Nina is looking for the kind of crazy love and passion that Cathy and Heathcliff had in Wuthering Heights but so far she has only found losers and bad boys who are interested in her looks. Noah, a nerdish business analyst with his nose always in his iPad, visits the bookshop where she works but Nina dismisses him as not her type at all. But soon she finds out that not only Noah is sweet and nice but he is also someone from her past, and the more time she spends time with him, the more she likes him.
This is the third book in the Lonely Hearts Bookshop series and, like the previous two novels, it is entertaining and romantic. Once again, the author has created engaging and lovable characters and I liked reading more about the characters from the previous novels. Featuring a bit of family drama, a few secrets, loyal friendships, and new love, this is a sharp, funny, and captivating novel that you won't be able to put down. (NP)
Verity Love is an introvert who prefers to spend an evening with a book than out socialising and talking to people. She doesn’t like to interact with anyone she doesn’t know, she doesn’t like to be hugged or to hold hands, and, contrarily to what her friends think, she enjoys being single. But since her friends seem to want to couple her with every single man they know, Verity creates an imaginary boyfriend who actually turns real when she meets handsome Johnny who needs a fake girlfriend to get his own friends off his back. Verity and Johnny agree to pretend to be together to go to parties and weddings and show their friends that they are happy. Their fake relationship soon turns into a good friendship (and something more) as they share their darkest secrets and meet each other's family.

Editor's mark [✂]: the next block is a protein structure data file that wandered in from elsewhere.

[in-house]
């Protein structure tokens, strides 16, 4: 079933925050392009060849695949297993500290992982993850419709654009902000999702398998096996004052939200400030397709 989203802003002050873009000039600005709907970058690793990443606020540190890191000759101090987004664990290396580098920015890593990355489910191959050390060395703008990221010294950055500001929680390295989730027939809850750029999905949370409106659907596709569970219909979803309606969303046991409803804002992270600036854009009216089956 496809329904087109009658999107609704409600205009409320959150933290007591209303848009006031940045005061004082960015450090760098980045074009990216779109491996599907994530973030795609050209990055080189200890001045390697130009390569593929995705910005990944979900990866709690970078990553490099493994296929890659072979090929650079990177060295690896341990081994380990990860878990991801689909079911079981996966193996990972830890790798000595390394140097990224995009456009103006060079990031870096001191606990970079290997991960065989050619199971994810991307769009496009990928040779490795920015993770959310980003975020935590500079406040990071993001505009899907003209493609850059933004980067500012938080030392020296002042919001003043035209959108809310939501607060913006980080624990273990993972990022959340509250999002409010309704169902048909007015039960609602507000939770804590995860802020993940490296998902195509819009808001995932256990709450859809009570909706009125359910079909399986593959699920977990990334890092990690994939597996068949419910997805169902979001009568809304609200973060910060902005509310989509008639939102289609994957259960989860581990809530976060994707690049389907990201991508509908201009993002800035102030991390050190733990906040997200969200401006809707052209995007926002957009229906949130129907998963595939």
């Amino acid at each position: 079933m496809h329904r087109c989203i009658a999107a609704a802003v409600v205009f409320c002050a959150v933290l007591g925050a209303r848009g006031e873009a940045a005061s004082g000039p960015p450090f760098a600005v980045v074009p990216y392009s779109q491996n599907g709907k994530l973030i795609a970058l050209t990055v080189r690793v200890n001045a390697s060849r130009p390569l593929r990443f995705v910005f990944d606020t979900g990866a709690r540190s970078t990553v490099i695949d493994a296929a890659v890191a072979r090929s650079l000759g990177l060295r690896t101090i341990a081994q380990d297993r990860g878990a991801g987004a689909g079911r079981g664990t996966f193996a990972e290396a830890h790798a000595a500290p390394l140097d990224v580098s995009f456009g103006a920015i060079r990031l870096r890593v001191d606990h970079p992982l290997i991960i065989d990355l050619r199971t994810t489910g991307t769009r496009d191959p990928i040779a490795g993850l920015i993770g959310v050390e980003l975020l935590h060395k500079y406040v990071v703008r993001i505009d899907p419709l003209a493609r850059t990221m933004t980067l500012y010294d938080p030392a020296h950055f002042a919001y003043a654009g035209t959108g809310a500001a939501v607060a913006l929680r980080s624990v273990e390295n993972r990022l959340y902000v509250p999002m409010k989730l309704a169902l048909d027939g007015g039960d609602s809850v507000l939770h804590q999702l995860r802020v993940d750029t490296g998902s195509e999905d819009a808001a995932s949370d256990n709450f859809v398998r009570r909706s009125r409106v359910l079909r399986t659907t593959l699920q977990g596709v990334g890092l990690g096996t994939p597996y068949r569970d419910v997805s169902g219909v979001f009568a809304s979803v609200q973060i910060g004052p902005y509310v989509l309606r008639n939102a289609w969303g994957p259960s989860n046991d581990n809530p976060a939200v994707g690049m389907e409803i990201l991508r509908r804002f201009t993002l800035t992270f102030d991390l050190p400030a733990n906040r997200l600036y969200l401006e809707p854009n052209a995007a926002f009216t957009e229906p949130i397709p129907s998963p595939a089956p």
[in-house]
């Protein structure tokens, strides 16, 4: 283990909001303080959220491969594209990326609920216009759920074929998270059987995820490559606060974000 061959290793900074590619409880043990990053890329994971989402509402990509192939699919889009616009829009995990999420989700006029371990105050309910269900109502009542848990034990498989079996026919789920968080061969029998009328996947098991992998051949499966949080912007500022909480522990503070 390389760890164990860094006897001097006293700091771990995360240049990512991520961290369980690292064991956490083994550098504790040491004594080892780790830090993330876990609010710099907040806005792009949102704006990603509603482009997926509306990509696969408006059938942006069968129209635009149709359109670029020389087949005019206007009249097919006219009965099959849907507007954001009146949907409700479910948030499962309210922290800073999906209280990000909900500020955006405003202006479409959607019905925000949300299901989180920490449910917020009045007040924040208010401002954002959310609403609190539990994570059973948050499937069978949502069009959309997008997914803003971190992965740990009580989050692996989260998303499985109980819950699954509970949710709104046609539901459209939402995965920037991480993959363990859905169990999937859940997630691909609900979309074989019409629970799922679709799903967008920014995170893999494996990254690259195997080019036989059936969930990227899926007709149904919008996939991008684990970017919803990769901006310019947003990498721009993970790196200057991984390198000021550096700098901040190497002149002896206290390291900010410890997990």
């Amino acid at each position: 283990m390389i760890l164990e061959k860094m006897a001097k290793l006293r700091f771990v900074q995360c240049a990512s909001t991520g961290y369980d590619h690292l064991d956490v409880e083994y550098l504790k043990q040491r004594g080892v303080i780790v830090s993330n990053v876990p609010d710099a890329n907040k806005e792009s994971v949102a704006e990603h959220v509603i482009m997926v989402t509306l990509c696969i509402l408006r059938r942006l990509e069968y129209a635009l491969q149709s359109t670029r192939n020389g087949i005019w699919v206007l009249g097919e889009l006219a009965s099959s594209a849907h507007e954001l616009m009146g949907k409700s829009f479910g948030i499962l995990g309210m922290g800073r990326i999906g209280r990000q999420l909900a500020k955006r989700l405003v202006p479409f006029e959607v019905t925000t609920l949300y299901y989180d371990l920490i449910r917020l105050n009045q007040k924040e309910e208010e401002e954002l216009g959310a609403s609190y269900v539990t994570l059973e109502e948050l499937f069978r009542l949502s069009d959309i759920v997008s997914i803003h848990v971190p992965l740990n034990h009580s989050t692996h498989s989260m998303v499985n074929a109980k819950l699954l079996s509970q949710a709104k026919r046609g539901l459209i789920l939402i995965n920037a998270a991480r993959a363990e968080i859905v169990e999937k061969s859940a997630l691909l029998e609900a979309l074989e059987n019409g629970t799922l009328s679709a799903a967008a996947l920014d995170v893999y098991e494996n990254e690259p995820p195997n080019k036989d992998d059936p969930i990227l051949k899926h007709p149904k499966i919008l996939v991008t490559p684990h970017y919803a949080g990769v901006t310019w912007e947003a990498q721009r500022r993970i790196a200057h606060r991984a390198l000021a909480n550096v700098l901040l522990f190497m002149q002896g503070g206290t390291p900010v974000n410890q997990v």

What I enjoyed most in this novel is Verity’s family. With four chatty, hilarious and very loud sisters, her family is a modern version of the Bennet family in Pride and Prejudice (a book that Verity has read many, many times and that she can quote by heart). Verity seems reserved and lacking social skills (she doesn’t like to speak to people on the phone) but I found her engaging and honest, not afraid to speak her mind and stand up for herself and I love that when she is in a difficult situation she thinks of her heroine and asks herself “What would Elizabeth Bennet do?”. Full of colourful characters and witty dialogues that made me laugh out loud, this is a refreshing and vibrant novel about love, friendship and family. (NP)
When Bookends owner Lavinia Thorndyke dies, she leaves her bookshop to her employee and friend Posy, who looks forward to changing the shop into a romance-focused bookstore. Unfortunately, along with Bookends she has also inherited Lavinia’s arrogant and gorgeous grandson Sebastian who doesn’t take “no” for an answer. I read this book in two days: it’s funny, entertaining and romantic and it could turn into a good rom-com movie. The setting in London’s Bloomsbury, the hilarious exchanges between Posy and Sebastian, family and friends ready to help at a moment’s notice, these are all the ingredients for an enjoyable read. (NP)